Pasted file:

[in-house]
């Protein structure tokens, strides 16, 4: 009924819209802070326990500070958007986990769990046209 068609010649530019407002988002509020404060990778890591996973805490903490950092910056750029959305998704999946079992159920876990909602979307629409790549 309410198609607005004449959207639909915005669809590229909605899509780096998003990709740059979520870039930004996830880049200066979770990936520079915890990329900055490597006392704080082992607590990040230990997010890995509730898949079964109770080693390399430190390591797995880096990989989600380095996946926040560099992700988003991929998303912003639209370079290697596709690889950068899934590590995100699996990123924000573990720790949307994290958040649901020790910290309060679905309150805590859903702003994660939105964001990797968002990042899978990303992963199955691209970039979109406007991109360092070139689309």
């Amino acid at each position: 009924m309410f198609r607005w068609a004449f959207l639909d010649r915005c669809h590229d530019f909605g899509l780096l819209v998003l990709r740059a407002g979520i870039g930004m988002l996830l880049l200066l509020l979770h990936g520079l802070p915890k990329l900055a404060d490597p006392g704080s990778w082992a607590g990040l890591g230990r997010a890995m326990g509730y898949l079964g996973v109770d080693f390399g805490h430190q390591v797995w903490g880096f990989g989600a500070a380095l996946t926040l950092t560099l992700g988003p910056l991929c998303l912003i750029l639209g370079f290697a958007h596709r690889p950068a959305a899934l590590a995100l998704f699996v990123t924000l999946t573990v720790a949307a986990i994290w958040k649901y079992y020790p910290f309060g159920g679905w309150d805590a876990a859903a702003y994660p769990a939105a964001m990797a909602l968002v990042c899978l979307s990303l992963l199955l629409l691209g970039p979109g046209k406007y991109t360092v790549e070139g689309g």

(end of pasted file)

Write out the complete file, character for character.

[in-house]
């Protein structure tokens, strides 16, 4: 009924819209802070326990500070958007986990769990046209 068609010649530019407002988002509020404060990778890591996973805490903490950092910056750029959305998704999946079992159920876990909602979307629409790549 309410198609607005004449959207639909915005669809590229909605899509780096998003990709740059979520870039930004996830880049200066979770990936520079915890990329900055490597006392704080082992607590990040230990997010890995509730898949079964109770080693390399430190390591797995880096990989989600380095996946926040560099992700988003991929998303912003639209370079290697596709690889950068899934590590995100699996990123924000573990720790949307994290958040649901020790910290309060679905309150805590859903702003994660939105964001990797968002990042899978990303992963199955691209970039979109406007991109360092070139689309």
């Amino acid at each position: 009924m309410f198609r607005w068609a004449f959207l639909d010649r915005c669809h590229d530019f909605g899509l780096l819209v998003l990709r740059a407002g979520i870039g930004m988002l996830l880049l200066l509020l979770h990936g520079l802070p915890k990329l900055a404060d490597p006392g704080s990778w082992a607590g990040l890591g230990r997010a890995m326990g509730y898949l079964g996973v109770d080693f390399g805490h430190q390591v797995w903490g880096f990989g989600a500070a380095l996946t926040l950092t560099l992700g988003p910056l991929c998303l912003i750029l639209g370079f290697a958007h596709r690889p950068a959305a899934l590590a995100l998704f699996v990123t924000l999946t573990v720790a949307a986990i994290w958040k649901y079992y020790p910290f309060g159920g679905w309150d805590a876990a859903a702003y994660p769990a939105a964001m990797a909602l968002v990042c899978l979307s990303l992963l199955l629409l691209g970039p979109g046209k406007y991109t360092v790549e070139g689309g």